Italian Journal of Geosciences - Vol. 128 (2009) f.2

New biostratigraphic and petrographic data from the Poggio Carnaio Sandstone Fm (Val Marecchia Nappe): insights into the tectonic evolution of the Northern Apennines

Angelida Di Staso(*), Sonia Perrotta(**), Francesco Guerrera(**), Vincenzo Perrone(**) & Mario Tramontana(**)
(*) Dipartimento di Scienze della Terra, Università «Federico II», Largo San Marcellino, 10 - 80138 Napoli (Italy). (**) Dipartimento di Scienze Geologiche e Tecnologie Chimiche e Ambientali, Università «Carlo Bo», Campus Scientifico, Località Crocicchia - 61029 Urbino (Italy). Corresponding Author. Vincenzo Perrone, tel. 0722 304289; Fax 0722 304222; e-mail:

Volume: 128 (2009) f.2
Pages: 443-454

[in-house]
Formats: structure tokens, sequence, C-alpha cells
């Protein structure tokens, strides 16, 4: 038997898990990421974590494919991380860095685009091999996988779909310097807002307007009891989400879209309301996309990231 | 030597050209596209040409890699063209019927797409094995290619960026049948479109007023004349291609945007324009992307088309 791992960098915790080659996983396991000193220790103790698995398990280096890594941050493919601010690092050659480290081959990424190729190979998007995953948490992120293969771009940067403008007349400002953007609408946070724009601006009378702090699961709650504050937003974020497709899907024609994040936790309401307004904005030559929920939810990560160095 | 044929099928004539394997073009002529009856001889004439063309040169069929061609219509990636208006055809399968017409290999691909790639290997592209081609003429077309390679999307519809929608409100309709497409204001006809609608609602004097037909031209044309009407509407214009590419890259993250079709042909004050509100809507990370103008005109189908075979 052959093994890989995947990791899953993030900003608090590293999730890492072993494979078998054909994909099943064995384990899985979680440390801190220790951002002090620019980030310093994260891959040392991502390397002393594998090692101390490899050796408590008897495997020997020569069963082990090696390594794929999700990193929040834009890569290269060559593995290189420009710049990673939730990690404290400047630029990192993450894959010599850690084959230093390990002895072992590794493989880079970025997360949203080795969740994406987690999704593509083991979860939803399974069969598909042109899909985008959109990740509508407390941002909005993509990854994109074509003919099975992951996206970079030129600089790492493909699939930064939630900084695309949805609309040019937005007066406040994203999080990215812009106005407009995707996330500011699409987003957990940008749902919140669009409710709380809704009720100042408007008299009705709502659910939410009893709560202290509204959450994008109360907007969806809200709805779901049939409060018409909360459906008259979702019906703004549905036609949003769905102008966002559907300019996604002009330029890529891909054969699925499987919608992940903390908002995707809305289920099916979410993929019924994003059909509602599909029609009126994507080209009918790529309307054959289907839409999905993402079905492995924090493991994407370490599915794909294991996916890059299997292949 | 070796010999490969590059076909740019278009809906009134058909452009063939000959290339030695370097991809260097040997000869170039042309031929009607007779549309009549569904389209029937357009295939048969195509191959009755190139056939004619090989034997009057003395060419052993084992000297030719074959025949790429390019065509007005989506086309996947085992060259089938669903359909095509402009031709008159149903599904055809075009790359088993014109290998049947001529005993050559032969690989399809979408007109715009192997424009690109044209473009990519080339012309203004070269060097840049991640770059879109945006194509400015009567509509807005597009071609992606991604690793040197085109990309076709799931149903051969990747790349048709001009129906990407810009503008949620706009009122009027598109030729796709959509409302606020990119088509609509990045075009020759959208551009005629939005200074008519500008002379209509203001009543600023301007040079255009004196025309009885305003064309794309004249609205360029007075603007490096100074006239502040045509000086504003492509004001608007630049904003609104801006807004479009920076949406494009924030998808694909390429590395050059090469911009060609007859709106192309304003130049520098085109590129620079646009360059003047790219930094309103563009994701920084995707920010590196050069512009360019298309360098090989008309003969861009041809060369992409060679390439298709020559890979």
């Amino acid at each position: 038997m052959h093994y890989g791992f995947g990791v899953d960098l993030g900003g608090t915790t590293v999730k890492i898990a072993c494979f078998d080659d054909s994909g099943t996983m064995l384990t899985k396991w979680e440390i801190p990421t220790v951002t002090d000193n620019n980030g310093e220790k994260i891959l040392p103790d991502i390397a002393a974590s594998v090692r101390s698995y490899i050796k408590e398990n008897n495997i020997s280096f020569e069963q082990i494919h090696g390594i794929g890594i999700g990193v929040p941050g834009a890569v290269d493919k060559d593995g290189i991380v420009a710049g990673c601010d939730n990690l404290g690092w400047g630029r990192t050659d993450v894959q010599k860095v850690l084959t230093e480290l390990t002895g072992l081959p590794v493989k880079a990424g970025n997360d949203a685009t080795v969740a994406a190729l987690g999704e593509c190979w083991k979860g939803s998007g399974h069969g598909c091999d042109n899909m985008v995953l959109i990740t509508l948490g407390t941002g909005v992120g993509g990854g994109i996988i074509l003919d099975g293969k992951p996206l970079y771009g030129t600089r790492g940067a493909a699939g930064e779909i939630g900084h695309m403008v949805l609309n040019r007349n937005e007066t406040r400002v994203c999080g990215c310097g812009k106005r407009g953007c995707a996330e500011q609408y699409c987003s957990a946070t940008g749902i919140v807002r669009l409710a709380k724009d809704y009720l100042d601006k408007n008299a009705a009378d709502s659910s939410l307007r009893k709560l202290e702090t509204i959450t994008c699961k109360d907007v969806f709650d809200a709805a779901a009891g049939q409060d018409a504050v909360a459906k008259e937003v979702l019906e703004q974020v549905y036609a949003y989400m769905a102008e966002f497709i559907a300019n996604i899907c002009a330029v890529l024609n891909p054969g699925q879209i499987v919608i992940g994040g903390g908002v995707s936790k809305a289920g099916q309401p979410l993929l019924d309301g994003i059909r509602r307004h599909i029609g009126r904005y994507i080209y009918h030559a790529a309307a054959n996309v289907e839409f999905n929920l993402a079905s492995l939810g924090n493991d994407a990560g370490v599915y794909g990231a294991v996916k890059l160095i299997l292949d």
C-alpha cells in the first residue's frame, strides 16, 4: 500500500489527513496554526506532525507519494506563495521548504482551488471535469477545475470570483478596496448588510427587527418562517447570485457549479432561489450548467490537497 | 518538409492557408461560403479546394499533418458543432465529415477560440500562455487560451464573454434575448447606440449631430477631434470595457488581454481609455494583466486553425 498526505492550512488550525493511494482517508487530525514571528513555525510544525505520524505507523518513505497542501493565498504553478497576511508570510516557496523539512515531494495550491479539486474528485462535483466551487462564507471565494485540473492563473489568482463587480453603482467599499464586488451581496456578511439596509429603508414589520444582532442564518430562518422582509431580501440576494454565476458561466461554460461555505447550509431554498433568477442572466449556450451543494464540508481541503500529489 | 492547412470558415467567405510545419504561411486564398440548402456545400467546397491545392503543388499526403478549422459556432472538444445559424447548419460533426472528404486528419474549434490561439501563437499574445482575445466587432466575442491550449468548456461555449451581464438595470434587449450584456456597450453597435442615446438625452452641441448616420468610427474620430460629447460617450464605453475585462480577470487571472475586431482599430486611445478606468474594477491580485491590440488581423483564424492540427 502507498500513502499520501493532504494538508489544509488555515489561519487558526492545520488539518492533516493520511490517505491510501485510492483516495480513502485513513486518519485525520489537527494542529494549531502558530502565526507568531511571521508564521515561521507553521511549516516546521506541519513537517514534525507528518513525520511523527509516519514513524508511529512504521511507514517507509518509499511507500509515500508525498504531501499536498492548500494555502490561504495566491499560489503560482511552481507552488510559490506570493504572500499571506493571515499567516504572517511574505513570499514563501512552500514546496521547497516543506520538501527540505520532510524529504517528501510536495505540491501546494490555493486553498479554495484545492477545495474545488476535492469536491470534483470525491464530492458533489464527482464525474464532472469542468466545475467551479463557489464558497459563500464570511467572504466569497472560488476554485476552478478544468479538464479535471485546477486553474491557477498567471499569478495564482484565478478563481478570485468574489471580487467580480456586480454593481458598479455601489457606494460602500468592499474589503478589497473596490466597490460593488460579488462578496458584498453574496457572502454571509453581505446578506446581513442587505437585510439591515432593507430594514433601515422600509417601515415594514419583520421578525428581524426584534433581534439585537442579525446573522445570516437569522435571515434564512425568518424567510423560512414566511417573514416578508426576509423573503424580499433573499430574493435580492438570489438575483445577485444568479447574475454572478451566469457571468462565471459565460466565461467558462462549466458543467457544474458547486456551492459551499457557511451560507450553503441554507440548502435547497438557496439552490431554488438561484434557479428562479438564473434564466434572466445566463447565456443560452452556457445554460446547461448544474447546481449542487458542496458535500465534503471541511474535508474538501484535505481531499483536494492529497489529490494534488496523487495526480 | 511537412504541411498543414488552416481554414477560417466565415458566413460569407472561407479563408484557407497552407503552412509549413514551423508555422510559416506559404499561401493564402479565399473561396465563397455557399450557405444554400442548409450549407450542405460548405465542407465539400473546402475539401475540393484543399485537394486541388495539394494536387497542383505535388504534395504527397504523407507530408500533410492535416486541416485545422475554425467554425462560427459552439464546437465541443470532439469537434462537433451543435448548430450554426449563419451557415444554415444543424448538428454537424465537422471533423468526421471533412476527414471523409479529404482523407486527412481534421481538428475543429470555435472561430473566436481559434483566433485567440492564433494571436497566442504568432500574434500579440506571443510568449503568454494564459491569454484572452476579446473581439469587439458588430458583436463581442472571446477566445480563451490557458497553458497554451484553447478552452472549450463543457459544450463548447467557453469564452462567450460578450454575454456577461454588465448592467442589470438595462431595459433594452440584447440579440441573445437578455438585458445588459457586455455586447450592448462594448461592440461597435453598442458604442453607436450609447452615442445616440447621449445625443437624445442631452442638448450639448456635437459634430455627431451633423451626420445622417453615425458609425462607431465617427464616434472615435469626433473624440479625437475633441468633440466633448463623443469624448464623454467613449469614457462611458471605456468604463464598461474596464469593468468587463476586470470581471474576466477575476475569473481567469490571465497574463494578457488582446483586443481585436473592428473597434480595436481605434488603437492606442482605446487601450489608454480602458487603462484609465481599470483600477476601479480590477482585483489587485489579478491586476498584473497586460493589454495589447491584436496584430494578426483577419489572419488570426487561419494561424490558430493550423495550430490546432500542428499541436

In the Northern Apennines, the Poggio Carnaio Sandstone Formation consists of sandy-clayey turbidites, cropping out in the northernmost corner of the Val Marecchia Nappe. The formation has been considered Oligocene in age and is commonly interpreted as an Epiligurian unit, unconformably deposited above the Val Marecchia Nappe during its transport towards the Adriatic foreland. The Poggio Carnaio Sandstone Fm rests on the Argille Varicolori Fm of the Val Marecchia Nappe, but field data do not allow it to be recognized wherever it abruptly replaces the pelagic sediments of the Argille Varicolori Fm, thus testifying to the foredeep evolution of the basin, or where it unconformably overlies this latter formation. Nannofossil assemblages are characterized by abundant reworked Cretaceous and Paleogene taxa and by some taxa, whose first occurrence is reported in the upper part of the NN4 Zone = upper part of the CN3 Zone. Therefore the formation must be considered not older than Langhian. Detrital modes of arenites revealed a quartz-feldspathic composition and the lithic component includes mainly metamorphic fragments and minor plutonic, sedimentary, ophiolithic and volcanic clasts. The presence of clasts of garnet, sillimanite, hornblende and glaucophane is significant. Biostratigraphic as well as petrographic data agree with the interpretation of the Poggio Carnaio Sandstone Fm as an Epiligurian succession. Rock fragments indicate source areas characterized by Ligurian-, Pennidic- and Australpine-type units. Sedimentary facies and textural features of arenites, revealing a rapid erosion and deposition of clasts in a basin close to the source area of the clastic supply, indicate that the Alps cannot be considered as the source area of these arenites, as frequently argued for many North-Apennine clastic formations. Ligurian-, Pennidic- and Australpine-type units were located close to the Poggio Carnaio Sandstone basin, probably representing the geometrically highest units of the Palaeo-Apennine Chain.


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